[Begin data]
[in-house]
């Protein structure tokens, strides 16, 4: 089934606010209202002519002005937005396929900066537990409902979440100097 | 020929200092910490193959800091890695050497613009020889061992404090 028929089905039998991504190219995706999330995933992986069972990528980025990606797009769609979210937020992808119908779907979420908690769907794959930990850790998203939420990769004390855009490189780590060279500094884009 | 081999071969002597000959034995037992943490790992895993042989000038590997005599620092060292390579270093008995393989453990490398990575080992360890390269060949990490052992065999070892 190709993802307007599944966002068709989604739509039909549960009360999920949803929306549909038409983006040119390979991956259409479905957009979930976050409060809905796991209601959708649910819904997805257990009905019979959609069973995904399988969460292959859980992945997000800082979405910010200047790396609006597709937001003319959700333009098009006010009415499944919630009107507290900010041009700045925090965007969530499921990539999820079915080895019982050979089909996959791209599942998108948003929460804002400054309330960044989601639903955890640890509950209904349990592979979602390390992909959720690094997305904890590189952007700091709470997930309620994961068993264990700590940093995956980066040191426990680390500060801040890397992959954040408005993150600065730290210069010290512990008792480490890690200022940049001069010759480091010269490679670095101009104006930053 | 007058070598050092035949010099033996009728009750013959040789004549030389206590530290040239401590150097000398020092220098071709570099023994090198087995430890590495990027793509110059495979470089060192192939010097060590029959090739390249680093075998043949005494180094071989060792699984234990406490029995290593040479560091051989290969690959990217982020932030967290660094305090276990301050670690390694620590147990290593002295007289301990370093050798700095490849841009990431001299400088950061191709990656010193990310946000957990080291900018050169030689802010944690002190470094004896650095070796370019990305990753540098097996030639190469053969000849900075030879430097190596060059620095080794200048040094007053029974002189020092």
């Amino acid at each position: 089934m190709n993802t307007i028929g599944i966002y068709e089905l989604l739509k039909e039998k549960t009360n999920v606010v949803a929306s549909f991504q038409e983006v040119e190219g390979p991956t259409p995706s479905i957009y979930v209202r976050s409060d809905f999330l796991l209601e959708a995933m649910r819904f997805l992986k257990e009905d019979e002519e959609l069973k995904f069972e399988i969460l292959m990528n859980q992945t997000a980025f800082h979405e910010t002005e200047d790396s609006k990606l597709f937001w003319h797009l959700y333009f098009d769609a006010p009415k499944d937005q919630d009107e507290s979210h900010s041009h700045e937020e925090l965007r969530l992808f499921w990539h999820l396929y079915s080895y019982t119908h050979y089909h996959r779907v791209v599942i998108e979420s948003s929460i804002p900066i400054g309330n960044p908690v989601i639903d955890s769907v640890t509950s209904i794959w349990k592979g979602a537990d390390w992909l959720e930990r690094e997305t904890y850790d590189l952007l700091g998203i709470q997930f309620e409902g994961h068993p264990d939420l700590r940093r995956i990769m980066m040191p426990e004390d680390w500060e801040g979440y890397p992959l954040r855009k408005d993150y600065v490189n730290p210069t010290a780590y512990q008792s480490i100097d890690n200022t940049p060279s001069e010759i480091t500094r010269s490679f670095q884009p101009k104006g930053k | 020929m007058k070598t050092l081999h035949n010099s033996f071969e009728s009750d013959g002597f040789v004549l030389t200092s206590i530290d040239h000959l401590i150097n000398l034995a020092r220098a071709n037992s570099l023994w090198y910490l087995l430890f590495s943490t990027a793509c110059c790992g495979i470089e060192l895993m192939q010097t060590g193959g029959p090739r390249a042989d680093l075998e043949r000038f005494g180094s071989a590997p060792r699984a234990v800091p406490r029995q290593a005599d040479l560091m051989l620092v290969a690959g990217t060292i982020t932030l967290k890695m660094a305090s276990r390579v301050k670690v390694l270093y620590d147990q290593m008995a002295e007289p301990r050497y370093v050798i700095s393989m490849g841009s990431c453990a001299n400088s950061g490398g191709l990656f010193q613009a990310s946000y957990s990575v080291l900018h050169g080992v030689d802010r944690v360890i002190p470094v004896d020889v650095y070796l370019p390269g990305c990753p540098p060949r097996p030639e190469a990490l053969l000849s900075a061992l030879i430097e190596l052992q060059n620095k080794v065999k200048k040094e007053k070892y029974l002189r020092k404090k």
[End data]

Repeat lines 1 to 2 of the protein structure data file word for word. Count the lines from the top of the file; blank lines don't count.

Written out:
[in-house]
């Protein structure tokens, strides 16, 4: 089934606010209202002519002005937005396929900066537990409902979440100097 | 020929200092910490193959800091890695050497613009020889061992404090 028929089905039998991504190219995706999330995933992986069972990528980025990606797009769609979210937020992808119908779907979420908690769907794959930990850790998203939420990769004390855009490189780590060279500094884009 | 081999071969002597000959034995037992943490790992895993042989000038590997005599620092060292390579270093008995393989453990490398990575080992360890390269060949990490052992065999070892 190709993802307007599944966002068709989604739509039909549960009360999920949803929306549909038409983006040119390979991956259409479905957009979930976050409060809905796991209601959708649910819904997805257990009905019979959609069973995904399988969460292959859980992945997000800082979405910010200047790396609006597709937001003319959700333009098009006010009415499944919630009107507290900010041009700045925090965007969530499921990539999820079915080895019982050979089909996959791209599942998108948003929460804002400054309330960044989601639903955890640890509950209904349990592979979602390390992909959720690094997305904890590189952007700091709470997930309620994961068993264990700590940093995956980066040191426990680390500060801040890397992959954040408005993150600065730290210069010290512990008792480490890690200022940049001069010759480091010269490679670095101009104006930053 | 007058070598050092035949010099033996009728009750013959040789004549030389206590530290040239401590150097000398020092220098071709570099023994090198087995430890590495990027793509110059495979470089060192192939010097060590029959090739390249680093075998043949005494180094071989060792699984234990406490029995290593040479560091051989290969690959990217982020932030967290660094305090276990301050670690390694620590147990290593002295007289301990370093050798700095490849841009990431001299400088950061191709990656010193990310946000957990080291900018050169030689802010944690002190470094004896650095070796370019990305990753540098097996030639190469053969000849900075030879430097190596060059620095080794200048040094007053029974002189020092």